Vaping While Pregnant: What are the Risks?

By Latifa deGraft-Johnson, MD
Medically reviewed checkmarkMedically reviewed
May 31, 2022

Over 34 million people in the U.S. smoke, with an estimated 8 million adults smoking in the form of vaping. 

Vaping is done with an electronic cigarette (also called an e-cigarette or vape).

Electronic cigarettes are small devices filled with nicotine liquid and heated to create a vapor via an internal battery. 

Tobacco use is one of the leading causes of preventable death in the United States, and nicotine has been proven to cause harm in pregnancies and to babies.

In this article, I’ll explain what happens when you vape while pregnant, the effects of vaping on the fetus, and the differences between smoking and vaping.

I’ll also offer advice on how to quit vaping. 

Vaping While Pregnant

It’s true that vapes and e-cigarettes have fewer chemicals than those found in traditional cigarettes, but vaping chemicals can also be harmful.

There are several dangers associated with vaping while pregnant.

There are also increased risks for infants who are exposed to vaping or nicotine.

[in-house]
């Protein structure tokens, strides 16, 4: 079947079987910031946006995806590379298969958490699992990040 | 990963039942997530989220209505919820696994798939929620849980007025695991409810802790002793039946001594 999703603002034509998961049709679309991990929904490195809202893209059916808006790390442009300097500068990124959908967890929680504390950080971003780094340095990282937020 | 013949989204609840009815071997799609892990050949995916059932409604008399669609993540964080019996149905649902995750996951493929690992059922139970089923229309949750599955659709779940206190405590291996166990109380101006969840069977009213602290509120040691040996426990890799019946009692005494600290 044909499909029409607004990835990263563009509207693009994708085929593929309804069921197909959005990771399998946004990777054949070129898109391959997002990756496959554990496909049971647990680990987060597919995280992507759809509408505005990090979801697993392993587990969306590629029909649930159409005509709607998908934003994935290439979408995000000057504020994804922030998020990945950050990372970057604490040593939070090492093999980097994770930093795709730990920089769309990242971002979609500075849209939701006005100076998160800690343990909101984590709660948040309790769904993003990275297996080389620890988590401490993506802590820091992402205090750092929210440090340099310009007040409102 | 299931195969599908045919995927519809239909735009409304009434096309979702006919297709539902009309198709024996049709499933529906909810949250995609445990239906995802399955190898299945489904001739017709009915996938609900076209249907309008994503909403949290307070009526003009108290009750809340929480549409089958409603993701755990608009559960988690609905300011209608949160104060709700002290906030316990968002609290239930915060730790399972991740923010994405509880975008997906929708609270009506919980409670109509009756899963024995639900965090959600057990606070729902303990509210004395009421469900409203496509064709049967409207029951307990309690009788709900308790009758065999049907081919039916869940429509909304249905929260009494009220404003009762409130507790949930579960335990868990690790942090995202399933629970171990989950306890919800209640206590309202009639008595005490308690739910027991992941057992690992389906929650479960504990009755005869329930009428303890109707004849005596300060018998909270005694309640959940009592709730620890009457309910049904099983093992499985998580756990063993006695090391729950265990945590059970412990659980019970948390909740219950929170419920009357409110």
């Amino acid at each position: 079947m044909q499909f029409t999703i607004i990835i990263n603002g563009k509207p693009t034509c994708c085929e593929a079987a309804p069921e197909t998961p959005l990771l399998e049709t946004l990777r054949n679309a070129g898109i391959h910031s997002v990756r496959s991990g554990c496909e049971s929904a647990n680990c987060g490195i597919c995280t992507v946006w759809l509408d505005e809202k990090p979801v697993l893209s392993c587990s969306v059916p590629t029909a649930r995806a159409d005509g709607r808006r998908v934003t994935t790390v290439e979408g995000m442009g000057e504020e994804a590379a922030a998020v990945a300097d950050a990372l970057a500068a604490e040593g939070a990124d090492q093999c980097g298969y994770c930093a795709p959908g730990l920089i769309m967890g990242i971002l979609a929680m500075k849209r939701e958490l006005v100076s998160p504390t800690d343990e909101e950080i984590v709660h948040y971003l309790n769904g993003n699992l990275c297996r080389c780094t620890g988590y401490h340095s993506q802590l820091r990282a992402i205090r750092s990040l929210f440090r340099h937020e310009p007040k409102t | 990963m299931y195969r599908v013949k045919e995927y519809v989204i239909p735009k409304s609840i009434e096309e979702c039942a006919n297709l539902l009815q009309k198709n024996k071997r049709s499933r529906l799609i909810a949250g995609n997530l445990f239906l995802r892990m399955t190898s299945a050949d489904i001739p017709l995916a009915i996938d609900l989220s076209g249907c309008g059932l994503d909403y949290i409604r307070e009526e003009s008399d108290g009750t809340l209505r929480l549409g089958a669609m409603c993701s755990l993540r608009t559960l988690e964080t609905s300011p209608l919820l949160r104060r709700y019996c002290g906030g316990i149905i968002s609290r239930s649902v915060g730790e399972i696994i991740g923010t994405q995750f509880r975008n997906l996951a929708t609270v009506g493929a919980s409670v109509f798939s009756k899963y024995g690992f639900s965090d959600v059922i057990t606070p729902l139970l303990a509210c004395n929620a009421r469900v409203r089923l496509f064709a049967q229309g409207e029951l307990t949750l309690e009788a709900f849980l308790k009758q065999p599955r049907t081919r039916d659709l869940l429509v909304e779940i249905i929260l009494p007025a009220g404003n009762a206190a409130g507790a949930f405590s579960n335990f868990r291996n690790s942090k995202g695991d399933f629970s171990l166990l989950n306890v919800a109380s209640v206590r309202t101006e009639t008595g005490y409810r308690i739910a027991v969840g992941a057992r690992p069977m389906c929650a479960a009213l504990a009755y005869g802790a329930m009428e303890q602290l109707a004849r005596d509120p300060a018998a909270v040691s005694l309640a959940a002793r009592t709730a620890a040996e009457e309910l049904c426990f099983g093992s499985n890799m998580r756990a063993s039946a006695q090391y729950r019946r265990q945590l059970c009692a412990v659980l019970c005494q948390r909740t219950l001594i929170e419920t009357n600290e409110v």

Dangers of Vaping While Pregnant

Risks associated with vaping while pregnant are mostly the results of studies involving pregnant people who smoke nicotine products.

These risks include but aren’t limited to:

Effects of Vaping on the Body

Most health organizations in the United States recommend against any kind of nicotine use while pregnant, which includes vaping and e-cigarette use.

One reason for this is the toxicity of the ingredients in vape and e-cigarette juice or liquid.

E-liquids are typically a mix of propylene glycol, vegetable glycerin, nicotine, and chemical additives for flavoring.

Each of these ingredients has associated health problems such as reduced lung capacity and heart issues.

Many more ingredients used for flavoring have not been tested for toxicity, meaning you could be introducing toxins to yourself and your baby if you vape while pregnant.

Vaping affects many areas of the body, such as the heart, lungs, mouth, teeth, brain, and other organs.